The Public Utility Commission of Ohio has restarted an audit of $465 million that Akron-based FirstEnergy collected from ratepayers in 2017 and 2018, supposedly to modernize the utility grid.
The state’s official watchdog, the Office of the Ohio Consumers’ Counsel, wants to know whether any of the money was used in a $61 million bribery scandal. That affair so far has resulted in a $1.3 billion nuclear bailout, the indictment of then-House Speaker Larry Householder and the guilty pleas of two of his associates.
But why the audit was called off in the first place also raises serious questions.
Leading the commission in voting to shut down the audit was Chairman Sam Randazzo. He resigned in November after FirstEnergy disclosed that it paid $4 million to someone just before he started regulating the utility in early 2019. Gov. Mike DeWine later said that Randazzo received the payment, but DeWine said he was unaware of it when he appointed the former FirstEnergy lobbyist to chair the PUCO.
For its part, FirstEnergy fired its CEO, Chuck Jones, when news of the payment came to light.
The Randazzo-led utility commission’s timing in stopping the audit might seem strange. It came just after the Ohio Supreme Court ruled in January 2020 that the charge FirstEnergy had been collecting was unlawful — seemingly a time when a regulator would want to know more about what happened with the funds.
A big reason why the court struck down the distribution-modernization charge: Despite allowing FirstEnergy to collect almost a half-billion extra dollars from ratepayers, the PUCO didn’t implement effective rules to ensure that FirstEnergy used the money to update the utility grid.
“Utility companies can be expected to respond to financial motivations, but not if the commission awards them money up front with no meaningful conditions attached,” the decision said. “The PUCO staff’s wishful thinking cannot take the place of real requirements, restrictions, or conditions imposed by the commission for the use of (distribution-modernization) funds.”
Not only did the PUCO call off the audit just as the charge was declared illegal, it did so as the auditors were making some interesting findings.
For example, it found that instead of using all the funds to improve its Ohio distribution system, FirstEnergy was placing some in a “Regulated Utility Money Pool,” from which out-of-state utilities could borrow.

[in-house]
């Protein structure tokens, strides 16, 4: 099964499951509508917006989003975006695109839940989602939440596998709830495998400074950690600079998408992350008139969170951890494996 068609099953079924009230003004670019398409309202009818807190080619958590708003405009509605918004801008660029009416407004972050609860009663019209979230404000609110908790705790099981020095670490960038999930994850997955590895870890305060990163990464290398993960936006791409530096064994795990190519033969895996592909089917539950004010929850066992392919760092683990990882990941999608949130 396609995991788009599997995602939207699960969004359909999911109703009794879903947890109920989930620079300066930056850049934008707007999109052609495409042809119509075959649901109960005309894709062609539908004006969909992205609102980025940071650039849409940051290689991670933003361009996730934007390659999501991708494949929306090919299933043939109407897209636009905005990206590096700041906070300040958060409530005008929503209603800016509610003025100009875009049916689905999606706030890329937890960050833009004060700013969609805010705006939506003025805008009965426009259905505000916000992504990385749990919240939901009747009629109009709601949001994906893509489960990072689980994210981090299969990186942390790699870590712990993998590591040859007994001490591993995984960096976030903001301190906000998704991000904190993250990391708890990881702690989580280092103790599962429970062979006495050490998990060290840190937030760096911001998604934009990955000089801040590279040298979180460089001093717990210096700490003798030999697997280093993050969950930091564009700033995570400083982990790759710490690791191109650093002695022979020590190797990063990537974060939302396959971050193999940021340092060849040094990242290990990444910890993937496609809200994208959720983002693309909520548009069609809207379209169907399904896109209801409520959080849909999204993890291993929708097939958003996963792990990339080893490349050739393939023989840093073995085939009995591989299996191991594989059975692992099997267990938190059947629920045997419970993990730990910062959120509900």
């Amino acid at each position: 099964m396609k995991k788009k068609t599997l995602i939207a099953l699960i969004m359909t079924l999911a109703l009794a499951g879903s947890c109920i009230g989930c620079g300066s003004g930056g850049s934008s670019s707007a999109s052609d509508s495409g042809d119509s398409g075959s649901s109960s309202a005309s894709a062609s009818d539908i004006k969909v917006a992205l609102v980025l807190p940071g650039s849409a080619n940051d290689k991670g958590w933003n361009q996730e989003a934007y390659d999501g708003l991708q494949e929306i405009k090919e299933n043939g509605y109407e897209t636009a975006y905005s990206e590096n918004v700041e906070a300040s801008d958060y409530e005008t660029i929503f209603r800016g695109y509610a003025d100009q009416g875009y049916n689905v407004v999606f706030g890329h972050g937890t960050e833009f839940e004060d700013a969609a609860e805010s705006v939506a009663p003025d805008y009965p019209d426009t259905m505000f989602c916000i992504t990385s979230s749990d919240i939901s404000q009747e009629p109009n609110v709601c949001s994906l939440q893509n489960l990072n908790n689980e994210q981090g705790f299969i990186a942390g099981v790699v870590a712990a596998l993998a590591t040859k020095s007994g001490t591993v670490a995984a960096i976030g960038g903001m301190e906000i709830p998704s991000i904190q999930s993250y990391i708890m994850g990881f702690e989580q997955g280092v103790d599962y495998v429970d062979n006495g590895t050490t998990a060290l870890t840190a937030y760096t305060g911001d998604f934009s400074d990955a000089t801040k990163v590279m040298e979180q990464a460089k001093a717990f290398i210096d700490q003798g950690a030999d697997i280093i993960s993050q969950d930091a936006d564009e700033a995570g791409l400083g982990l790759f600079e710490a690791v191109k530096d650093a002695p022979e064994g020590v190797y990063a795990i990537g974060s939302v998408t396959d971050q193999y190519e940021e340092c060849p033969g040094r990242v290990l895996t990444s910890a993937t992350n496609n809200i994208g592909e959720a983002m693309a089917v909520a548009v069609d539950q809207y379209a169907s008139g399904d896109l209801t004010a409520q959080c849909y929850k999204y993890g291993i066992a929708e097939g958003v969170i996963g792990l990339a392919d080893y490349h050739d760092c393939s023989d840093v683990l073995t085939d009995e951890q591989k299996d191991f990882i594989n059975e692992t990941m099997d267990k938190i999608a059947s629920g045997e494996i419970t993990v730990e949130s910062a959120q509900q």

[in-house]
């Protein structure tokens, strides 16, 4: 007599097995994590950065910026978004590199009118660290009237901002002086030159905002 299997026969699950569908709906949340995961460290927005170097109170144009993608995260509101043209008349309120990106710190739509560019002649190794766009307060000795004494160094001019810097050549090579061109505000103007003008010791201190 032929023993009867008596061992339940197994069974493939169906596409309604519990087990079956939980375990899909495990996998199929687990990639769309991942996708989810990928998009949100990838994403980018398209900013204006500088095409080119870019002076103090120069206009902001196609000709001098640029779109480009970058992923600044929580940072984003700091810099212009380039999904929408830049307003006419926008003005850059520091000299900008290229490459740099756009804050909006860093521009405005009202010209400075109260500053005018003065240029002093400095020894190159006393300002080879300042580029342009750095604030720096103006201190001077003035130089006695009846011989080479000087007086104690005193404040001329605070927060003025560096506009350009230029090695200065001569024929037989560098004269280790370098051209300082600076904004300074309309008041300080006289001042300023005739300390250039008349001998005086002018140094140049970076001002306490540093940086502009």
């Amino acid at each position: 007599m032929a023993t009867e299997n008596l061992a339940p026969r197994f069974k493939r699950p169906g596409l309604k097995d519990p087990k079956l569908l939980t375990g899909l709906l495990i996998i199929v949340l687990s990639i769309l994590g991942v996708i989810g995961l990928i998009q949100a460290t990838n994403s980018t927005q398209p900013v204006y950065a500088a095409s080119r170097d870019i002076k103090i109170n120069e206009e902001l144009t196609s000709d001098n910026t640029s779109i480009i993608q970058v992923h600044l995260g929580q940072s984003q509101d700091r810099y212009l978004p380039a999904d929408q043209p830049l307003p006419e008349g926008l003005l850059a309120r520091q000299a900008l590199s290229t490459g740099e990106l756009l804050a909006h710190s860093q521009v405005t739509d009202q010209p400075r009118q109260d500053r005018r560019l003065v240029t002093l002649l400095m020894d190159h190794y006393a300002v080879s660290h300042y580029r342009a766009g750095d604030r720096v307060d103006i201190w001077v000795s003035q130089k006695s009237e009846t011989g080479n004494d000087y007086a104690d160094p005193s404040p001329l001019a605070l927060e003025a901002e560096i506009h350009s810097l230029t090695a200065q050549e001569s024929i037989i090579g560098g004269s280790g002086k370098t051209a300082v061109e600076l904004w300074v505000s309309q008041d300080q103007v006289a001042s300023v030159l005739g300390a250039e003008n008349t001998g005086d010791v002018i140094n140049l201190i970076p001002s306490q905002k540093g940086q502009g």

To justify ending the audit — for which PUCO staff wanted more time — Randazzo and the other commissioners claimed that’s what the Supreme Court wanted.
“The court directed the commission to eliminate” the distribution-modernization charge, the PUCO wrote in its dismissal. “In support of this ruling, the court specifically objected to the usefulness of the proposed final review, questioning the lack of an effective remedy resulting from such review.”
However a reading of the Supreme Court’s opinion doesn’t mention any “specific objection” to the audit.
The relevant passage says that the auditors final report wouldn’t be available until after FirstEnergy had collected and spent the money.
“Thus, it is not clear what remedy would be available should the commission (or this court on appeal) find that FirstEnergy has misused DMR funds,” the ruling said.
One reason there’s no remedy, the court noted, is because when it allowed FirstEnergy to jack up its rates, the PUCO didn’t create any mechanism to refund the money to ratepayers if the charge is later declared unlawful or if it is shown the money was misused.
“FirstEnergy has been recovering (distribution-modernization) revenue since January 1, 2017, and the commission did not make the (revenue) subject to refund if FirstEnergy does not meet the required conditions,” the court wrote.
The $465 million FirstEnergy collected from the upcharge isn’t the only such money collected — and kept — by Ohio utilities. The consumer’s counsel reports that since 2009, $1.5 billion has been collected from Ohio ratepayers in upcharges that were later struck down by the courts.
As with the FirstEnergy charge, the PUCO didn’t create a mechanism to force other utilities to pay back the extra money they got back, either.
FirstEnergy objected to reopening that audit, but wouldn’t comment further Monday.
“Due to the ongoing PUCO audits, FirstEnergy is unable to provide additional information at this time,” spokeswoman Jennifer Young said in an email.
In a filing, the consumers’ counsel slammed the company’s objections.
“In an unfortunate display of corporate arrogance, the FirstEnergy Utilities are opposing an investigation by their state regulator, the PUCO, into utility consumer protection issues surrounding what has been described by a prosecutor as ‘likely the largest bribery scheme ever perpetrated against the state of Ohio,'” it said. “The PUCO has the authority under Ohio law to investigate the FirstEnergy Utilities and their owner, FirstEnergy Corp. FirstEnergy should get out of the PUCO’s way and cooperate.”